To further illustrate how work-connectedness is the critical factor in analyzing after-work hours injuries, which occur at the place of employment, an unpublished decision involving an after-work injury at the employee’s home is instructive. A civil rights lawyer who was shot six times by a former prison inmate while she was at home was awarded workers’ compensation benefits. (See State Comp. Insurance Fund v. Workers’ Comp. Appeals Bd. (1981) 174 Cal.Rptr.447 [nonpub. opn.].) The court’s analysis of the causation issue present in determining whether an injury arises out of employment, was informed by an article authored by Arthur Larson, which illustrates the point perfectly:
When one speaks of an event “arising out of employment,” the initiative, the moving force, is something other than the employment; the employment is thought of more as a condition out of which the event arises than as the force affirmatively producing the event. In tort law the beginning point is always a person’s act, and the act causes certain consequences. In workmen’s compensation law, the beginning point is not an act at all; it is a relation or condition, namely employment…. The primary test of legal cause in the U.S. is foreseeability…. But foreseeability has no relevance if one is not interested in the culpability of the actor’s conduct. There is nothing in the theory of compensation liability that cares whether the employer foresaw particular kinds of harm. The only criterion is connection in fact with the employment, whether it is foreseeable in advance, or apparent only in retrospect…. (Arthur Larson, Range of Compensable Consequences in Workmen’s Compensation 21 Hastings Law Journal (February, 1970) Number 3 pp. 609, 610.)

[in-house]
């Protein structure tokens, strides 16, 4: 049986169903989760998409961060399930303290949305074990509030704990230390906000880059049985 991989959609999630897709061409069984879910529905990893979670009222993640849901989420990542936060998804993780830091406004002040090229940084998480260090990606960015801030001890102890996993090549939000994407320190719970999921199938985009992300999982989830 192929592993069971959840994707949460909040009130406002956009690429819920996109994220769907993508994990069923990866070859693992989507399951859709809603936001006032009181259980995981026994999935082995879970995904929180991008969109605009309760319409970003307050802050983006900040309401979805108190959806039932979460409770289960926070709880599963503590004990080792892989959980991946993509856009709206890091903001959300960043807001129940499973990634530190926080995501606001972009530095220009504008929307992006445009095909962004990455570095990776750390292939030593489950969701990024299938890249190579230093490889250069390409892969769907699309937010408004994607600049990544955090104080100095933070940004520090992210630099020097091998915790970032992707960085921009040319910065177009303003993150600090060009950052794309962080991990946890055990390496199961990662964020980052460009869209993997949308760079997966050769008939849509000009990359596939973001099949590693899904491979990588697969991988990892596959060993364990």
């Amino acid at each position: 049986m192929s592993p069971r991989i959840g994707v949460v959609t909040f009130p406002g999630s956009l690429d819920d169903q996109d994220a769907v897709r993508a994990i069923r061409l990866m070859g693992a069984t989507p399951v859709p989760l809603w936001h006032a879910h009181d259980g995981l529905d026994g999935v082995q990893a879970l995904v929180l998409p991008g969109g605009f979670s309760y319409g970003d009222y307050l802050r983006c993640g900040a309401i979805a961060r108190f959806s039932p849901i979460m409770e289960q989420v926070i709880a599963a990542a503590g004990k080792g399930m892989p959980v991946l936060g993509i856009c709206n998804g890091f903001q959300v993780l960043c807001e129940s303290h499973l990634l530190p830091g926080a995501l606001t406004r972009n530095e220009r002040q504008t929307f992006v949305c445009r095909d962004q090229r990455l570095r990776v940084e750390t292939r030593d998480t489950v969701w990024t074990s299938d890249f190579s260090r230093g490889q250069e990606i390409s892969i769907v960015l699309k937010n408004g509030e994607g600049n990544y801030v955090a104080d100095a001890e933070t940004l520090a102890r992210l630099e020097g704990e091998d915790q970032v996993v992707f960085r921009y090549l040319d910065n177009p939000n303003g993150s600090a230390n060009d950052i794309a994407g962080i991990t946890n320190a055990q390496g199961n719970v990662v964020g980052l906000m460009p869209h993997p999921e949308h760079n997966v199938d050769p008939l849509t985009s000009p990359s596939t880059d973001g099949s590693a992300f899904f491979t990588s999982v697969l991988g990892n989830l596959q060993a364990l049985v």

Employers who encourage regular social gatherings of employees and derive benefit from team-building and camaraderie are at increased risk for workers’ compensation exposure for injuries to employees during these after-hours activities. The risk is further increased if the employer supplies alcohol or encourages drinking at these events. To address non-sanctioned irregular social gatherings, employers should discourage after-hours loitering by employees and should have well defined policies regulating after-hours use of dangerous equipment and intoxicants such as alcohol and marijuana at the place of employment.